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Legislative Assembly for the ACT: 2018 Week 10 Hansard (Tuesday, 18 September 2018) . . Page.. 3723 ..


emissions make any significant difference? The answer is that we simply do not know. But based on what we have been told so far, we are doubtful.

I note that within the presentation speech, Minister Rattenbury referred to the goals of other jurisdictions, including Sweden, Hawaii and Iceland. The minister I fear might have an inferiority complex regarding the size of his target. I encourage him not to take up the mine-is-bigger-than-yours approach with everything related to climate change. After all, it is not about the size of the goal but whether it is right for Canberra and Canberrans.

So whilst the Canberra Liberals will not be opposing this amendment, we flag the concern that the amendment is little more than an opportunity for the minister to go to a COAG meeting and brag to his colleges about the size of his target. The Canberra Liberals will be keeping a very close eye on the strategies released in the coming months and years to ensure that our targets are achievable, reliable and affordable.

MS ORR (Yerrabi) (4.45): I rise to speak in support of this bill. On 5 October 2016 a momentous occasion occurred: the necessary pre-conditions for the Paris climate agreement to come into force were met. At least 55 parties who collectively represented at least 55 per cent of the total global greenhouse gas emissions ratified the agreement. To date, 180 parties of the 197 have ratified the agreement.

We could very easily say, “Then Trump happened”. However, in reality President Trump’s actions are not as significant as we might think. When President Trump withdrew the USA from the Paris Agreement, it only strengthened the response from state and local governments. Some 350 US mayors pledged to reach 100 per cent renewal energy for their communities by 2035. In fact, it was mayors who led the way on the Paris Agreement.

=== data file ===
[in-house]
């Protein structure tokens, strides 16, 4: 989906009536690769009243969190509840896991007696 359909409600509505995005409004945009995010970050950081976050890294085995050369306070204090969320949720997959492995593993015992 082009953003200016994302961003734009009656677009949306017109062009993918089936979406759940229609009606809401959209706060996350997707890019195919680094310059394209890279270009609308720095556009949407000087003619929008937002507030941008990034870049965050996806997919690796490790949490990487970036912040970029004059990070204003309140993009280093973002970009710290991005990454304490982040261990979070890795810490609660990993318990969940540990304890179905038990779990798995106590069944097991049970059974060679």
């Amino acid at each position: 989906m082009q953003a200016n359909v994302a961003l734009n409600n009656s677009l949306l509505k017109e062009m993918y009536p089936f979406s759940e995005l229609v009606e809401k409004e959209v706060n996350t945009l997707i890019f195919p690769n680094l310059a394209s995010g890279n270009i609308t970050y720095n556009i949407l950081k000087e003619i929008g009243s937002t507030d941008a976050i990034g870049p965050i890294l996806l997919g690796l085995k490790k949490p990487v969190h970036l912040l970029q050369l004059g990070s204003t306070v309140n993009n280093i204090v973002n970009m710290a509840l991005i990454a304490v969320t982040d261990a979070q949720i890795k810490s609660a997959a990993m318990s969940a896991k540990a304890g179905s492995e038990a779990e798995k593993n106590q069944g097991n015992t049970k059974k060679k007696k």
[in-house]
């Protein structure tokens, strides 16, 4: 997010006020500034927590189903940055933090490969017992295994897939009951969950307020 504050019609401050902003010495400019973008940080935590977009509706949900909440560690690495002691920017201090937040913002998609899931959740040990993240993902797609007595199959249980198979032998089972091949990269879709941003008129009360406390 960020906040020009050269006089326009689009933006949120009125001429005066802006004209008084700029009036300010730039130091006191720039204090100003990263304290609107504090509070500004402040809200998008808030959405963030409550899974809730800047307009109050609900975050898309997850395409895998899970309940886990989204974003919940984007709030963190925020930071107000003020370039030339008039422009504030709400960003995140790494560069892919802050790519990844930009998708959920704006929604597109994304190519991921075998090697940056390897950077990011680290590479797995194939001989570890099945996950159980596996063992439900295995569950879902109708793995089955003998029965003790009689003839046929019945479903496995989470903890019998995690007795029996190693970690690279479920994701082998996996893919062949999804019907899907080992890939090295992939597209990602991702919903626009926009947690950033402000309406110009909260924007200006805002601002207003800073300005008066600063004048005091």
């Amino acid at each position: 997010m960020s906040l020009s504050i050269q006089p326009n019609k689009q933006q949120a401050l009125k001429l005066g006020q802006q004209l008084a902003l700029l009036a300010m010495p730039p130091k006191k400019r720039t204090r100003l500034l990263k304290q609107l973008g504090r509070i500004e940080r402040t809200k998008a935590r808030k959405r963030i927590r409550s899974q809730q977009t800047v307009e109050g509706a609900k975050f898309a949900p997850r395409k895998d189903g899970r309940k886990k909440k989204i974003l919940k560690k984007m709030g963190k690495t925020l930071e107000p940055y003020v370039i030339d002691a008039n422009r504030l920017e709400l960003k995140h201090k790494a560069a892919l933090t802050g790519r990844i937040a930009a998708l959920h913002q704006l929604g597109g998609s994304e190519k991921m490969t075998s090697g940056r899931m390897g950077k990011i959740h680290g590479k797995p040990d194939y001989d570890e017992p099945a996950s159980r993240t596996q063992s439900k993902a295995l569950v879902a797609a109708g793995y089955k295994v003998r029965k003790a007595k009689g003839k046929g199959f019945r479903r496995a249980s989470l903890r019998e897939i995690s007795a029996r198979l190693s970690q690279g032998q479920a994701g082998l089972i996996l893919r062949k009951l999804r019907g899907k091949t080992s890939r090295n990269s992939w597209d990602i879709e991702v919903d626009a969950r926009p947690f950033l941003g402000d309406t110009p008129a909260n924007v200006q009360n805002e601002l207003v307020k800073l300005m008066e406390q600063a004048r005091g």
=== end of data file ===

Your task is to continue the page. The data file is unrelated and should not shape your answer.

In December 2015, 1,000 mayors across the globe met in Paris to pressure national representatives to agree to climate action. The group adopted a declaration recognising the important role local and regional governments play in reducing carbon emission. The declaration states:

We commit collectively to support ambitious long-term climate goals such as transition to 100 per cent renewable energy in our communities, or 80 per cent gas emissions reduction by 2050.

This commitment from local governments has remained. The Under2 Coalition encompassed 205 local governments in 2017, with over 100 state and regional governments disclosing their emissions data and climate goals. The coalition recognises that while national governments negotiated the Paris Agreement, state and regional governments are central to delivering the goal of limiting global temperature to less than two degrees Celsius.

It makes sense that our state, territory and local governments are the ones taking action on this. It is in our cities, town and regions that the impacts of climate change are realised: the farmers struggling through the drought; the bushfires and floods


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